Signum Loudspeakers

Sonus sonorous
A review by AudioFile
As we promised you last week, readers, here's a spanking new Italian speaker making its world debut. SUJESH PAVITHRAN has AudioFile's first exclusive review for the year
TIME to debunk the myth ... or rather, to correct perceptions. The smaller Sonus faber loudspeakers, despite the acclaim accorded them by critics, have on numerous occasions been perceived as lacking bite in the bass department. That is, not enough bass.

To illustrate, an audiophile associate, having heard a pair of Concertos that I was running in for a while, recently remarked, "Nice sound, but no bass ... whaddya expect-lah, Sonus faber!" I think it's fair to assume that the hackles of numerous Sonus faber owners have been raised by similar remarks, made by well-meaning, but somewhat tactless, knowledgeables.

And, of course, there's also the familiar litany about Sonus faber speakers being difficult to drive, a notion the company tries hard to dispel in its literature. Ironically, most Sonus faber dealers recommend esoteric high-end amplification for the range of speakers, which must only reinforce this belief.

Enter the Signum ....

Like every other Sonus faber you've encountered so far, this spanking new model--which, I'm told, is a replacement for the Minima Amator--is a sumptuous piece of hi-fi art. In terms of size, it's a David ... but a David designed to fell the Goliaths in the price range.


The Signum's familiarly exotic cabinet, constructed from struts of solid walnut with internal copper and lead bracing, is pure bred Sonus faber. I'm still getting used to the leather-wrapped front and rear baffles, but they're not as offensive--with the black cloth grille off--as I used to think they were a decade ago.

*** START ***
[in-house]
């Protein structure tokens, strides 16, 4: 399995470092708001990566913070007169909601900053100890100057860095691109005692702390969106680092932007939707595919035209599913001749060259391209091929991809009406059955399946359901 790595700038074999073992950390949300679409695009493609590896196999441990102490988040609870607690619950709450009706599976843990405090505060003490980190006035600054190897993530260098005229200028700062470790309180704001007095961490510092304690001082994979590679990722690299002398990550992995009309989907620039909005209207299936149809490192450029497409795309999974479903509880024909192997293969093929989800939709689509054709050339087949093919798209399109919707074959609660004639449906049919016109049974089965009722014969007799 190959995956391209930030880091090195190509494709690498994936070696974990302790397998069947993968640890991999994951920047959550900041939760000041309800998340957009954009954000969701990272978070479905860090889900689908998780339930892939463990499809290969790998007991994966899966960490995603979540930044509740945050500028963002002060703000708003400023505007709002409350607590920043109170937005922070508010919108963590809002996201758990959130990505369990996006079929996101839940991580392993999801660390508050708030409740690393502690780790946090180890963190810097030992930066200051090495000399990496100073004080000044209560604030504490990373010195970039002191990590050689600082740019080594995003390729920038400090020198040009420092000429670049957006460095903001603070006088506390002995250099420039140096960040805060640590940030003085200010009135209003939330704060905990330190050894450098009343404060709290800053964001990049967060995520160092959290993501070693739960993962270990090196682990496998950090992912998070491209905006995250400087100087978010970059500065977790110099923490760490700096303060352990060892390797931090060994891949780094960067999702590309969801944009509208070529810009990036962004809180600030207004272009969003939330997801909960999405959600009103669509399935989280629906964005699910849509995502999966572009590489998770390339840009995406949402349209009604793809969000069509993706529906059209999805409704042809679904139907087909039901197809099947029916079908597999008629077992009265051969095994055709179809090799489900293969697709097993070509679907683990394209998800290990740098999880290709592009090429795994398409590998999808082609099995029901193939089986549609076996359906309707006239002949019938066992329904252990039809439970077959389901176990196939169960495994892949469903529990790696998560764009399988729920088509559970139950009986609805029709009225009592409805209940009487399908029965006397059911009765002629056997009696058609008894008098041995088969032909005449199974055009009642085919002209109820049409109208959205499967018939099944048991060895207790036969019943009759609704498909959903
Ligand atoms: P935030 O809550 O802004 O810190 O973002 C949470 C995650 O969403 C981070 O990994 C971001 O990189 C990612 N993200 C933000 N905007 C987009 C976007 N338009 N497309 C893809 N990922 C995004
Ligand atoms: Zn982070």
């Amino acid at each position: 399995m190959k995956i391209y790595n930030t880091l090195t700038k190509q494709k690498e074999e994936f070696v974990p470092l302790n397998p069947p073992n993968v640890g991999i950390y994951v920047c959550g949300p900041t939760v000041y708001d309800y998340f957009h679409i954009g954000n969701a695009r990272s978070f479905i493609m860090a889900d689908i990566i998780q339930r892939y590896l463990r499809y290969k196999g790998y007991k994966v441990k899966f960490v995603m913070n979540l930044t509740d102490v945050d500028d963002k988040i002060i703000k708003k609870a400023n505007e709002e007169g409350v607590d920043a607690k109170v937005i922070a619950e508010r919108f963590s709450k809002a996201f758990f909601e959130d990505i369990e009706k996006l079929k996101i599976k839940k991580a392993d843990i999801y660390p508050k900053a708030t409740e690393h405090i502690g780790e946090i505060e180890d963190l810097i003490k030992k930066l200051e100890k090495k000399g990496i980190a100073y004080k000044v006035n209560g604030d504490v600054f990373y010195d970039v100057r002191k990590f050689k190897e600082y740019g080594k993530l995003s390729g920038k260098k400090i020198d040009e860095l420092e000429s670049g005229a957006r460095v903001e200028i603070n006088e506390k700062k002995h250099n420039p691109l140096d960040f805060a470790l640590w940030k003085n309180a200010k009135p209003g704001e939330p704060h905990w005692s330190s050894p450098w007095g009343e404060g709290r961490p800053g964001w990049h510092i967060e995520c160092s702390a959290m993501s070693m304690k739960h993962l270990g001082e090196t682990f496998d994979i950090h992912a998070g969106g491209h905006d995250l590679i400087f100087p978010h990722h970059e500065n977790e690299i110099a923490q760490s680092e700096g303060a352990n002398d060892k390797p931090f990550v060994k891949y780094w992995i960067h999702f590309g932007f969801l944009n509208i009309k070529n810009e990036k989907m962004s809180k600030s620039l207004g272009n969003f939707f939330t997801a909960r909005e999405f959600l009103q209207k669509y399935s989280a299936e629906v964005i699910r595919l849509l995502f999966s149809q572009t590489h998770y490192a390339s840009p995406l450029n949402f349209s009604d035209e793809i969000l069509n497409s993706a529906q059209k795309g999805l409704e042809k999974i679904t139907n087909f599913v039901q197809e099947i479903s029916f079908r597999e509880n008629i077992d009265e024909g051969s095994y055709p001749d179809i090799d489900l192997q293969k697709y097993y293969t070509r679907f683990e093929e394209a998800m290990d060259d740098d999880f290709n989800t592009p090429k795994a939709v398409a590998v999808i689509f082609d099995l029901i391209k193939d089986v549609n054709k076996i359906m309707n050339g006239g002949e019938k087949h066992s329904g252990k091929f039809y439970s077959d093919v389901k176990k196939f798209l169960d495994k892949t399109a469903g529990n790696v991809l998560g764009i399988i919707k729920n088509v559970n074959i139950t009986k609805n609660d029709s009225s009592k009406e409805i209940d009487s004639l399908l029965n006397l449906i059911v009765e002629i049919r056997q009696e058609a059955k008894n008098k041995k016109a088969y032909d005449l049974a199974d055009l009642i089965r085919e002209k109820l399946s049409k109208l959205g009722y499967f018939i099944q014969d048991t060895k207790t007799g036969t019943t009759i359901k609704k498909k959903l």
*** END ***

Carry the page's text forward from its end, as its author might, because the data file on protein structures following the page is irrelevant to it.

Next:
A two-way reflex design and ported at the rear, the Signum sports a 20mm silk-dome tweeter and 150mm fibre-glass multi-coated mid-bass driver, crossing over at 2.5kHz. Both transducer units are customised ScanSpeak designs, and the tweeter is physically protected by a raised, three-spoke grille.

Sensitivity is 87dB, but the 4ohm load the Signum presents should not drain modestly-powered but well-designed amplifiers--power handling is quoted at between 30 to 150 watts.

Significantly, the manufacturer claims frequency response down to 40Hz (and 22kHz at the other extreme), surprising for this eight-litre box which weighs in at 21kg for a packed pair (yes, they come in a single box). In the Signum's case, the speaker appears to be actually approaching this frequency floor, if not actually nudging it.

Recommended placement is well away from side and rear walls, toed inwards for optimum results. Bi-wiring facilities are provided, but the gold-plated terminals also come with metal jumpers should you opt not to do this. As for the amplifier, well, you can use a Krell if you've got the money to spare, or you can go alternative. Away with the norm, I say!


The Signums arrived at a time when I was making a few changes to the resident system, so my overall conclusion is reflective of this. But a good speaker is a good speaker, and this, the Signums turned out to be, whatever amp I was using to provide the juice.

Are those cries of outrage from the back of the class, then, as I list, among the driving amps, a Unison Research Simply Four, an Audiolab 8000S (yes!), a Cary Audio SLP-50/CAD-50M MkII pre-monoblock combi and a surprise little package called the Houston Mini-1998, from Hong Kong manufacturer Top International Electronic? All integrated models and guess which was the only solid-state unit? Alternating on signal-carrying duties were van den Hul The Wind and Straightwire Black Silk.